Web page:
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In Chapter 3, we see how Caribbean anarchists closely followed and engaged with the Mexican Revolution of 1910. They published manifestos from the Partido Liberal Mexicano (Mexican Liberal Party; PLM) and raised money for the magonistas. Yet, the revolution also revealed fissures in the regional anarchist network as individualists and communists waged a global war (literally) on each other over whether the PLM was truly an anarchist group.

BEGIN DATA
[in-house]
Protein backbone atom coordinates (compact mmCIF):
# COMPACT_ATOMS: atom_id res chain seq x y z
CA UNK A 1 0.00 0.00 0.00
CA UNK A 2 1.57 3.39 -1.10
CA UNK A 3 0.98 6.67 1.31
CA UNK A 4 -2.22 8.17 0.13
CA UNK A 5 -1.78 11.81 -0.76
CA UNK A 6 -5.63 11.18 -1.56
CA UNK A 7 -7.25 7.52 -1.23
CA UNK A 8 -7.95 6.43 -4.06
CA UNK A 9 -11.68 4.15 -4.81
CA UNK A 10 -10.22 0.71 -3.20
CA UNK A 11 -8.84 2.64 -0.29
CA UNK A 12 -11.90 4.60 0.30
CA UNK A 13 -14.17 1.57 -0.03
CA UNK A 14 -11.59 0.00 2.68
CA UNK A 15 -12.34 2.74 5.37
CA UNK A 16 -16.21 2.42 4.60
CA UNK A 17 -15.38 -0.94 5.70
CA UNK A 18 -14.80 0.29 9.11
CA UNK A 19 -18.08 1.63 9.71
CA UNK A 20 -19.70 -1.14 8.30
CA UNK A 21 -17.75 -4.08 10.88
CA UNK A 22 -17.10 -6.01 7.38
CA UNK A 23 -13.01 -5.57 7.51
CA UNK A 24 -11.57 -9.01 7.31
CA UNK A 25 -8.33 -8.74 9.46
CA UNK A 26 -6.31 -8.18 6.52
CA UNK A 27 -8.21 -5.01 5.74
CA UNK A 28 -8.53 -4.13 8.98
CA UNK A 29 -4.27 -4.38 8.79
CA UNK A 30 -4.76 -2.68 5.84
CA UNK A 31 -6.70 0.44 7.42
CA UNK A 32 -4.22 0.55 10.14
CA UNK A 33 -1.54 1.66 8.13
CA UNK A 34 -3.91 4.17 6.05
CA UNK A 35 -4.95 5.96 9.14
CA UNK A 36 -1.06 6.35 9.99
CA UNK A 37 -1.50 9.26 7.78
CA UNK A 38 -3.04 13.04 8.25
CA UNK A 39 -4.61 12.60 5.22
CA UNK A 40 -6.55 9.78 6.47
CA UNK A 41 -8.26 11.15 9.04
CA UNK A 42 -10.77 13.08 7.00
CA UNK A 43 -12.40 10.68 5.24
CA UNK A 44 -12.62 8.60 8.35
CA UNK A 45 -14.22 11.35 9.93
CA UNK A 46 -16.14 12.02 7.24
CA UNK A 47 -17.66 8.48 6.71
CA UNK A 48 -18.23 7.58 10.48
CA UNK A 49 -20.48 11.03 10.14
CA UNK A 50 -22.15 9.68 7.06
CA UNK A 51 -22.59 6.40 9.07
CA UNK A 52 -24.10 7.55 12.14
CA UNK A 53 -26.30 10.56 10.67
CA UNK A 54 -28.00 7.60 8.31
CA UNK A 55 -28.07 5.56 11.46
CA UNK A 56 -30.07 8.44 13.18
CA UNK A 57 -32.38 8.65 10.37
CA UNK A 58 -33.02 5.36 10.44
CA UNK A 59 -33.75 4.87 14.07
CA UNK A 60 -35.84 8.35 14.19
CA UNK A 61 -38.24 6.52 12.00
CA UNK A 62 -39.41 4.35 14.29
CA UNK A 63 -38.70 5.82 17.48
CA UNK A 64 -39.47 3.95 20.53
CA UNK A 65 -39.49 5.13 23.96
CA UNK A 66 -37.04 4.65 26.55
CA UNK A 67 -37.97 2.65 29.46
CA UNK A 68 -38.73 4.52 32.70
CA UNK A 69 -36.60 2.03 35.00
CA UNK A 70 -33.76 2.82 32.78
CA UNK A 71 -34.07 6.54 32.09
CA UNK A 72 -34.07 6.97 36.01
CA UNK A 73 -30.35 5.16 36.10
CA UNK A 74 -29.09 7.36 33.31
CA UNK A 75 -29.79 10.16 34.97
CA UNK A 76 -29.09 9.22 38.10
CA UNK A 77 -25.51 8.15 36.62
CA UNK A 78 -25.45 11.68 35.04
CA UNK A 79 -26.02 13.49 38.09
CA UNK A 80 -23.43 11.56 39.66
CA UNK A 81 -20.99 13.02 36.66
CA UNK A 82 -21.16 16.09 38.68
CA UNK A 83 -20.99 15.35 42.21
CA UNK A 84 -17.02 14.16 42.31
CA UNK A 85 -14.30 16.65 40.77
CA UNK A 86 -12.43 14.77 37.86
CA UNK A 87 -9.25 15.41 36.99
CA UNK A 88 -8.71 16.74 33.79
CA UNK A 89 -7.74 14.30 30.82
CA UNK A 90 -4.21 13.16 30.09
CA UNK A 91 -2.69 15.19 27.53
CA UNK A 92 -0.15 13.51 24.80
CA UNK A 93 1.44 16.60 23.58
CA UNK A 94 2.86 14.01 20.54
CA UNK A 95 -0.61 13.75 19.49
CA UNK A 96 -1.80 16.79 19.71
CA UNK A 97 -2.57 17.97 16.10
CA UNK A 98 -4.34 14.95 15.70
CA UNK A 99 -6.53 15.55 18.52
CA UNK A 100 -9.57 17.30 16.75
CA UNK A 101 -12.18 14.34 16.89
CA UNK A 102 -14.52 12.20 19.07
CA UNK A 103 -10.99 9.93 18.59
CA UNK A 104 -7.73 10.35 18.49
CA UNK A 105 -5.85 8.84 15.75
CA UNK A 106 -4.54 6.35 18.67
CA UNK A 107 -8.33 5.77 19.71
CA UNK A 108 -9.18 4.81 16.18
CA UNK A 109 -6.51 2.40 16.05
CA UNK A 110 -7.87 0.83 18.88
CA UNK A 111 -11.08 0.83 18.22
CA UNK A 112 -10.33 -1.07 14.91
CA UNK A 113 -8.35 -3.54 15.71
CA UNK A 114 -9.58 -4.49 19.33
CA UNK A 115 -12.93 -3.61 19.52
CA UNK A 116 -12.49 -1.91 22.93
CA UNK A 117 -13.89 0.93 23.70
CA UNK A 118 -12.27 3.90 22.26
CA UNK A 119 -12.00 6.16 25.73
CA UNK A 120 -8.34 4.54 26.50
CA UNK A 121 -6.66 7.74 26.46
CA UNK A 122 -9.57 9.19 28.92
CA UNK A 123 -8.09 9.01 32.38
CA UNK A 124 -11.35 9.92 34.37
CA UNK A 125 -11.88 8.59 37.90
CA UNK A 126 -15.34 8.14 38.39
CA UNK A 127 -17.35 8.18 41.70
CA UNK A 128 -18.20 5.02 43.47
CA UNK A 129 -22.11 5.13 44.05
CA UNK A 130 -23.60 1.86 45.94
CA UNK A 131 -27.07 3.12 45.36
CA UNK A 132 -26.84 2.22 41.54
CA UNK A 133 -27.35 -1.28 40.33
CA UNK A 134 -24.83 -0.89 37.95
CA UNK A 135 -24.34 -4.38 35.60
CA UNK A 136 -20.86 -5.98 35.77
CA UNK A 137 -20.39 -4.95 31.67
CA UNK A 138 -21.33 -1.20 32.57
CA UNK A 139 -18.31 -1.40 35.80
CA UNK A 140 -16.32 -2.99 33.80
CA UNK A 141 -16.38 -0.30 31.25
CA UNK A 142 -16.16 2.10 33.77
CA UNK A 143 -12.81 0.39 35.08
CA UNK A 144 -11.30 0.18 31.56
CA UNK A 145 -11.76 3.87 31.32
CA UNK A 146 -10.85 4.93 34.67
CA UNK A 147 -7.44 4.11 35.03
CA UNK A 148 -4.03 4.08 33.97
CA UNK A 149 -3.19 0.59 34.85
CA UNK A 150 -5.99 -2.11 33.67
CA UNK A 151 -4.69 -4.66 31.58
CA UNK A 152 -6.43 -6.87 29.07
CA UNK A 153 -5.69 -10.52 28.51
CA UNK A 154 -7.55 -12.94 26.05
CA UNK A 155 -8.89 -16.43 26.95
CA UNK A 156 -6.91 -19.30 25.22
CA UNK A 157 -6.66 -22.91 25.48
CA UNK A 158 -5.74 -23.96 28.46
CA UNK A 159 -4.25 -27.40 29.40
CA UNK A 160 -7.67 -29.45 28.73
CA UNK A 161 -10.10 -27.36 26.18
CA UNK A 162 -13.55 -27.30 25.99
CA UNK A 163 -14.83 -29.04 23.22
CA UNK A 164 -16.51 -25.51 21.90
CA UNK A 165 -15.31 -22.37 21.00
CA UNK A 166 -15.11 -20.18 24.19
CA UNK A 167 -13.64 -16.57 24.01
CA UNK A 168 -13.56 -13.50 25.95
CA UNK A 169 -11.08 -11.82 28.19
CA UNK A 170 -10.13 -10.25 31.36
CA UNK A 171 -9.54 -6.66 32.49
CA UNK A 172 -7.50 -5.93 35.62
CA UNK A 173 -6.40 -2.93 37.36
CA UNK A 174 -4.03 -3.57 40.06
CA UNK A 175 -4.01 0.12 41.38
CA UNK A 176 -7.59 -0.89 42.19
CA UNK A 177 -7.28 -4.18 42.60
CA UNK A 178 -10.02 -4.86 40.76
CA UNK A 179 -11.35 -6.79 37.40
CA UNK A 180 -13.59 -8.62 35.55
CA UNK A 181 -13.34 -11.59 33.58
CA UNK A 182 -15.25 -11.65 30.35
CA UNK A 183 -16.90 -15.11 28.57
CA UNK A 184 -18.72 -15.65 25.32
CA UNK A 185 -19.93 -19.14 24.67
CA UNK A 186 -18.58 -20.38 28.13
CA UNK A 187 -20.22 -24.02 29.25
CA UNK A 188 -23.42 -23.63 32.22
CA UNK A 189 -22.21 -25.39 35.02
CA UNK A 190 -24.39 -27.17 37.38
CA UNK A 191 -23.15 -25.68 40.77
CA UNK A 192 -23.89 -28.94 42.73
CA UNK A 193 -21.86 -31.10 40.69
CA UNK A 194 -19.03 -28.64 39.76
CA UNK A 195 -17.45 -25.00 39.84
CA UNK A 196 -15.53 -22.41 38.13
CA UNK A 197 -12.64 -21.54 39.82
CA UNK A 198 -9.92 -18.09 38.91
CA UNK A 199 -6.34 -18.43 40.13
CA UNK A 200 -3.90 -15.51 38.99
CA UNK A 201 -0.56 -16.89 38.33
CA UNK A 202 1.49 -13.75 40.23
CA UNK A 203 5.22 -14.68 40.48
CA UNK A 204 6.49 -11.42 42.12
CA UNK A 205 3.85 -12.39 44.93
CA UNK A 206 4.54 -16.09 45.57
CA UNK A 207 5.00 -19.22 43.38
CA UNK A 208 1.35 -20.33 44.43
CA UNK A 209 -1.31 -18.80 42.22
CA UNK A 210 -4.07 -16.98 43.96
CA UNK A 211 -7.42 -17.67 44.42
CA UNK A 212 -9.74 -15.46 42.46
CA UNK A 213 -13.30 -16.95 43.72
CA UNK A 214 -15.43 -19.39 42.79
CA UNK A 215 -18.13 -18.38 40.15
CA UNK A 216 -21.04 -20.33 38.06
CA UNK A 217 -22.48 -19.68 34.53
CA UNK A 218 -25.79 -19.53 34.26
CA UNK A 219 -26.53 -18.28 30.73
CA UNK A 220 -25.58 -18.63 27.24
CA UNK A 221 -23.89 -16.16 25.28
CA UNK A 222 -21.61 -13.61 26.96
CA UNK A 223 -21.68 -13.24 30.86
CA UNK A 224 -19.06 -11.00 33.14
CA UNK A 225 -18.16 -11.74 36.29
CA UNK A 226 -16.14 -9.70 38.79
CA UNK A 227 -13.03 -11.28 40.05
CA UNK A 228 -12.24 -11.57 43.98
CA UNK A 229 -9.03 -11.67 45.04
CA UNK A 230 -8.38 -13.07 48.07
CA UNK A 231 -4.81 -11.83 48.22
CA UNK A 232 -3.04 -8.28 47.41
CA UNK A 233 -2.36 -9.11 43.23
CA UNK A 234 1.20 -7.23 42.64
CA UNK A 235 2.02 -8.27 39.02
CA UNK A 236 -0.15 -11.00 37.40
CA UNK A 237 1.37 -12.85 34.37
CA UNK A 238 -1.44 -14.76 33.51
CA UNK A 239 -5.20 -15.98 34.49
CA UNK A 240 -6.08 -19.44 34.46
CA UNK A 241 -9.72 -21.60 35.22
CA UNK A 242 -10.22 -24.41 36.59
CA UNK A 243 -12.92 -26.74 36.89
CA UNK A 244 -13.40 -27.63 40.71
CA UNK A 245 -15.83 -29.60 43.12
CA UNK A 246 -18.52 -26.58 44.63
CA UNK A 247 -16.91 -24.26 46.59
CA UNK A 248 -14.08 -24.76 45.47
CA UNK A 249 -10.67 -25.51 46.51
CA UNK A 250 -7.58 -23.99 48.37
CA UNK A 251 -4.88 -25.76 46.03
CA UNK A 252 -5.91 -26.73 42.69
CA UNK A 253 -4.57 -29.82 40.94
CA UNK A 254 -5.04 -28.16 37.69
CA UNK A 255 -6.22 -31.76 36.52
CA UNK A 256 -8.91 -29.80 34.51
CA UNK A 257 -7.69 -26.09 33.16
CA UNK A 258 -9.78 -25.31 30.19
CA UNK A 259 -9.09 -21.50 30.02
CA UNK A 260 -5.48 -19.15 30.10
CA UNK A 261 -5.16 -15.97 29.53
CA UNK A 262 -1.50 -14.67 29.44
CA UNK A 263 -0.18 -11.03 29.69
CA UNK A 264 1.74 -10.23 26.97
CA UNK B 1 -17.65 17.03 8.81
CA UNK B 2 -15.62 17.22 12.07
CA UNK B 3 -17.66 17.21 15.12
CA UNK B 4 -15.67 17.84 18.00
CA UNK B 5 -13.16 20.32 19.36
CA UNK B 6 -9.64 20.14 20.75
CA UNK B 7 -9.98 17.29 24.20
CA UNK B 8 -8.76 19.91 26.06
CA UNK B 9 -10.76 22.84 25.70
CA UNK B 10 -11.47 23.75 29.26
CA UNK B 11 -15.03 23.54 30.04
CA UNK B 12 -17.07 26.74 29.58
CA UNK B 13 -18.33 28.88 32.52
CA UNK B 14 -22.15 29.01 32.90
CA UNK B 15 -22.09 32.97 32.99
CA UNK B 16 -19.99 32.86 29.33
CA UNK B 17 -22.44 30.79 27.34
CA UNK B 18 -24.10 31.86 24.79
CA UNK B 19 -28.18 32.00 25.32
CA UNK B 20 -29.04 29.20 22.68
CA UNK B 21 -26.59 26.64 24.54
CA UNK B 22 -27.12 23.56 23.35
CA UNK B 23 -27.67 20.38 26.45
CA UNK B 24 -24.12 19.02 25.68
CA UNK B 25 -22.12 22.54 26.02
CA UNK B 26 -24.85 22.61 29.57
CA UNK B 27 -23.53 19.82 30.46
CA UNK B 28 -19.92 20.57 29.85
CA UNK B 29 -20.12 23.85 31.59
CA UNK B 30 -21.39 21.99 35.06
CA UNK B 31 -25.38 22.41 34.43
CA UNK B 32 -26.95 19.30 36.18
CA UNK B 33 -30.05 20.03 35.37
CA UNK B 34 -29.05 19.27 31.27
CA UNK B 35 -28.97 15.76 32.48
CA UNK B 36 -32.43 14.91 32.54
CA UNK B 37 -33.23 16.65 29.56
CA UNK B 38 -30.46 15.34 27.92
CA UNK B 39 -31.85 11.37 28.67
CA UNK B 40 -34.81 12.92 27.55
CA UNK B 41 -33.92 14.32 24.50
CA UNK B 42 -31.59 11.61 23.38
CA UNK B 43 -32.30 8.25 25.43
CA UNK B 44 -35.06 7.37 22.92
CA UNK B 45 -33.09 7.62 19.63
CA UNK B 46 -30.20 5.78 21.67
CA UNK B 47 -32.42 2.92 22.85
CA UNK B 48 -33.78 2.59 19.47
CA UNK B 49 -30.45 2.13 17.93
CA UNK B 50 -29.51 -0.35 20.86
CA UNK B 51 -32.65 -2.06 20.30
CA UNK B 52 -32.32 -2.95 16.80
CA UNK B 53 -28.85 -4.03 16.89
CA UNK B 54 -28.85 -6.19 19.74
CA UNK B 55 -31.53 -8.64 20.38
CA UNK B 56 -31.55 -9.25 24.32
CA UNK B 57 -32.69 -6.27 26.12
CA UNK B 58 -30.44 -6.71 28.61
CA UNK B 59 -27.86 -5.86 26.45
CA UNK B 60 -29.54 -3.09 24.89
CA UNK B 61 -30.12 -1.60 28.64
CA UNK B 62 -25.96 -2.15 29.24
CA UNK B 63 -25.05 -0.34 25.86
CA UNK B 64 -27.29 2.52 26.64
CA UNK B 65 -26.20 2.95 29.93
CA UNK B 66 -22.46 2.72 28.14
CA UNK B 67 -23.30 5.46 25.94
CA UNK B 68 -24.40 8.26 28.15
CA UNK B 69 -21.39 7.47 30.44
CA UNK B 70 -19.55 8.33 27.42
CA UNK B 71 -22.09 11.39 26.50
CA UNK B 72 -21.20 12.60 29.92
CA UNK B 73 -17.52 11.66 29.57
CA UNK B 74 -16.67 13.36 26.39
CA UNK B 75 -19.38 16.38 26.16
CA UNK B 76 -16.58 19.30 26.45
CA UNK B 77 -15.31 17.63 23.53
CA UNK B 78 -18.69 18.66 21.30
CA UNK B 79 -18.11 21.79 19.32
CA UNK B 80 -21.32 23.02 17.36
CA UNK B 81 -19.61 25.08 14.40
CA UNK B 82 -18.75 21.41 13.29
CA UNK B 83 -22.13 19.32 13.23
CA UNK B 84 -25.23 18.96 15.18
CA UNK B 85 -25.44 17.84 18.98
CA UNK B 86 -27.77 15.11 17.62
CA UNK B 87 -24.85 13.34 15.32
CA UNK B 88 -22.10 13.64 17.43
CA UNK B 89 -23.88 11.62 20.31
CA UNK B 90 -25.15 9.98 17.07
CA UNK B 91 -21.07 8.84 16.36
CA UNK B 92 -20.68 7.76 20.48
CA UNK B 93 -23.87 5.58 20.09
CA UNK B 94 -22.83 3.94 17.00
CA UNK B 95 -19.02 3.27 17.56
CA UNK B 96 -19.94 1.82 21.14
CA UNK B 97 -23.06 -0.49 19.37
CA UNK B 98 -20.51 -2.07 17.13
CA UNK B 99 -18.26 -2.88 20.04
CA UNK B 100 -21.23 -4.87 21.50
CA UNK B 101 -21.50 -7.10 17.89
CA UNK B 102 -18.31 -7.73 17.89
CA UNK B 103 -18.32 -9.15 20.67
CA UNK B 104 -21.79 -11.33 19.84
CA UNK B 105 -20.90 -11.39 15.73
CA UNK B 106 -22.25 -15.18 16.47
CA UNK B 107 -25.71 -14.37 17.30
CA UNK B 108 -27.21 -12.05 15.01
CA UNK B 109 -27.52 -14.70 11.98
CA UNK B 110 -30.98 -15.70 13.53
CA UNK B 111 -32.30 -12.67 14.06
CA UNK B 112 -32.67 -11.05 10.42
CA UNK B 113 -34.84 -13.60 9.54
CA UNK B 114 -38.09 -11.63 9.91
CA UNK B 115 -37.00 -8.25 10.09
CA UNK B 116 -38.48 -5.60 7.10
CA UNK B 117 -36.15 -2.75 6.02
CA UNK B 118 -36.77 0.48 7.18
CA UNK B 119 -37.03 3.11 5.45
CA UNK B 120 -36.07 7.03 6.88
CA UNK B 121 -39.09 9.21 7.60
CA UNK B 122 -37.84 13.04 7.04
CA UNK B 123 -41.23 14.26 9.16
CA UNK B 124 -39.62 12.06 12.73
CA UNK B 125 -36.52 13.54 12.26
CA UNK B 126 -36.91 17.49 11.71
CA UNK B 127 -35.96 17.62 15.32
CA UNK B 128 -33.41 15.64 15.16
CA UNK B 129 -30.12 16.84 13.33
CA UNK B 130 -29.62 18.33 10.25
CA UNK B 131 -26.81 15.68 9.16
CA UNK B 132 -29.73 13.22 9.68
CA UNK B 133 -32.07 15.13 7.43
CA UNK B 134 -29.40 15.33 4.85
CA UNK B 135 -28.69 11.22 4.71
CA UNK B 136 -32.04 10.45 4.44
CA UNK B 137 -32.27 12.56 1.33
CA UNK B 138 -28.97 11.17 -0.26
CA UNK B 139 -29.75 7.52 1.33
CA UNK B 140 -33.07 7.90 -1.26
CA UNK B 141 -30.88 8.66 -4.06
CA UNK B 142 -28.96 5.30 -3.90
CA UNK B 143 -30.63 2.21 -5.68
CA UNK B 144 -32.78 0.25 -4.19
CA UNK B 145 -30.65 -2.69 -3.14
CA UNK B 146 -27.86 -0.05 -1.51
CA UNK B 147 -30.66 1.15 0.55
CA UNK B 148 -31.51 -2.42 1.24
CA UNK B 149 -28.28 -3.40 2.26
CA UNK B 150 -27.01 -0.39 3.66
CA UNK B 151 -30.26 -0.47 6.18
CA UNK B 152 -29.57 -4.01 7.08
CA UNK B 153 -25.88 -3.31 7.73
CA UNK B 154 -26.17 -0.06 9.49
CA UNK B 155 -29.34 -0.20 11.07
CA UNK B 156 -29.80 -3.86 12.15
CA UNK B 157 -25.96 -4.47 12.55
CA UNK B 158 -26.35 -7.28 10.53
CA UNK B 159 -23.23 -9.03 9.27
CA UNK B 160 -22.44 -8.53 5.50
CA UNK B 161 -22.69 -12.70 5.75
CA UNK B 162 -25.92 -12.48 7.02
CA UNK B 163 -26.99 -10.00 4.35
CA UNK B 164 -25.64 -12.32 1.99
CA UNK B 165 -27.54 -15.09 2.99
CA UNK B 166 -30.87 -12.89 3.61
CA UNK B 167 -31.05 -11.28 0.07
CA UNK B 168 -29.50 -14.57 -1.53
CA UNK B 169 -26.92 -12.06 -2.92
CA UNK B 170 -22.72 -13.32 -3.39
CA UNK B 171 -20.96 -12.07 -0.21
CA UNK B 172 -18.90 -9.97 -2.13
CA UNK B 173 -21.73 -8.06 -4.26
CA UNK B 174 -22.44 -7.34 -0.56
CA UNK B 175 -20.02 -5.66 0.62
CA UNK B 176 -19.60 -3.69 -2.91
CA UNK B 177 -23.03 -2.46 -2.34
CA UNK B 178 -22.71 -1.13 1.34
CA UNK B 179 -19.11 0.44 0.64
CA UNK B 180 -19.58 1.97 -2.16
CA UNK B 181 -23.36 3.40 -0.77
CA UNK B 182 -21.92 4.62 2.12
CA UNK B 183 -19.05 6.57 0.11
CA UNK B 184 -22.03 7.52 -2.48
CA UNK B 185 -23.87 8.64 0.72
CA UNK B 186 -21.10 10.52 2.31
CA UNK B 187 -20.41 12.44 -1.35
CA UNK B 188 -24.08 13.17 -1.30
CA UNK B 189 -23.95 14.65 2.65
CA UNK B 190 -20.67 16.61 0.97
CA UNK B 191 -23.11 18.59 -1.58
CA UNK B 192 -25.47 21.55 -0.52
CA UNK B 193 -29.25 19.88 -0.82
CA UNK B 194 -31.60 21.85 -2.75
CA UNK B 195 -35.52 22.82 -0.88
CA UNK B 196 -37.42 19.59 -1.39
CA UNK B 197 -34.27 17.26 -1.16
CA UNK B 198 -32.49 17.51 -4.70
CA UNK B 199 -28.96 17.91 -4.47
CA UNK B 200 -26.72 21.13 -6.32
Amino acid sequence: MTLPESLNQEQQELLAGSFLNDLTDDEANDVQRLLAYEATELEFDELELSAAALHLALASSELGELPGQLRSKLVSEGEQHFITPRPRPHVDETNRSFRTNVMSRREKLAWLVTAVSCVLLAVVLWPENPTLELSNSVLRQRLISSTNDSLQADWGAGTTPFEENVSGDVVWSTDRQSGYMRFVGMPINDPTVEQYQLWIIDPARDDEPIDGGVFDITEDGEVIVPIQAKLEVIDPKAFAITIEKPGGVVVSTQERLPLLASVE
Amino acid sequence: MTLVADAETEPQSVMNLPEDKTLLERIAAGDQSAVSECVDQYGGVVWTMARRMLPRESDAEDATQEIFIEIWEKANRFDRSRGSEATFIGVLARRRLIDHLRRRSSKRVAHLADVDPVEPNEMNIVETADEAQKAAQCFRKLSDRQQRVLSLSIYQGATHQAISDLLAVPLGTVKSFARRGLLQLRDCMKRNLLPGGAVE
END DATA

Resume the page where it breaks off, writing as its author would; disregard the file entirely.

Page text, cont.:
Chapter 2 explores the decade and a half following the Cuban War, noting how anarchists emerged and evolved across the region. In Cuba, the visit by Errico Malatesta and the creation of ¡Tierra! helped anarchists build Havana into the network hub. Meanwhile, anarchists in Florida and Puerto Rico developed dual relationships by working with the anti-anarchist American Federation of Labor (AFL) unions on the ground while communicating with and funding ¡Tierra! as their newspaper. By the early 1910s, anarchists in Florida abandoned the AFL associations and forged the first Industrial Workers of the World (IWW) Locals in the network. In Panama, anarchists migrated to the construction project shortly after it began, organized anarchist groups throughout the Canal Zone, linked themselves with Havana, and in 1911 created the isthmus’s first anarchist publication. Throughout all of this, anarchists – no matter where they were – attacked US intervention, capitalism in the region, oversight of the canal, and US-designed political systems then being developed across the Caribbean.
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